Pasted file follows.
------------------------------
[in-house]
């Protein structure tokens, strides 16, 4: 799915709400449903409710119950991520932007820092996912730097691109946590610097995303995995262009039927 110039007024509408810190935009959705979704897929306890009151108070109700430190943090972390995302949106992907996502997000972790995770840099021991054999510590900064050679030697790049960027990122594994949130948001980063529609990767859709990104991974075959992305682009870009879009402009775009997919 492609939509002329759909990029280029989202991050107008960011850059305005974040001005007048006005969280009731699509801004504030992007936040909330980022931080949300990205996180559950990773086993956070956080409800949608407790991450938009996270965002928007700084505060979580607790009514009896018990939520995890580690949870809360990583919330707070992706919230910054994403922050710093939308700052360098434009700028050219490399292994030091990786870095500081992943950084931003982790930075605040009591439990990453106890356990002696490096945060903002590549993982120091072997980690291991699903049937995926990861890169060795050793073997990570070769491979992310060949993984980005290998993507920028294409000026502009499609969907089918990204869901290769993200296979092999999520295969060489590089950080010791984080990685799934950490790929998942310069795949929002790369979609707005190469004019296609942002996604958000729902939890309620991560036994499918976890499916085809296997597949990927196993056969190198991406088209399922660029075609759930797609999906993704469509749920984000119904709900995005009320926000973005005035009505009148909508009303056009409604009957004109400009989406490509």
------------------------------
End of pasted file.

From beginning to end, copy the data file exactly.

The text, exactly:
[in-house]
């Protein structure tokens, strides 16, 4: 799915709400449903409710119950991520932007820092996912730097691109946590610097995303995995262009039927 110039007024509408810190935009959705979704897929306890009151108070109700430190943090972390995302949106992907996502997000972790995770840099021991054999510590900064050679030697790049960027990122594994949130948001980063529609990767859709990104991974075959992305682009870009879009402009775009997919 492609939509002329759909990029280029989202991050107008960011850059305005974040001005007048006005969280009731699509801004504030992007936040909330980022931080949300990205996180559950990773086993956070956080409800949608407790991450938009996270965002928007700084505060979580607790009514009896018990939520995890580690949870809360990583919330707070992706919230910054994403922050710093939308700052360098434009700028050219490399292994030091990786870095500081992943950084931003982790930075605040009591439990990453106890356990002696490096945060903002590549993982120091072997980690291991699903049937995926990861890169060795050793073997990570070769491979992310060949993984980005290998993507920028294409000026502009499609969907089918990204869901290769993200296979092999999520295969060489590089950080010791984080990685799934950490790929998942310069795949929002790369979609707005190469004019296609942002996604958000729902939890309620991560036994499918976890499916085809296997597949990927196993056969190198991406088209399922660029075609759930797609999906993704469509749920984000119904709900995005009320926000973005005035009505009148909508009303056009409604009957004109400009989406490509």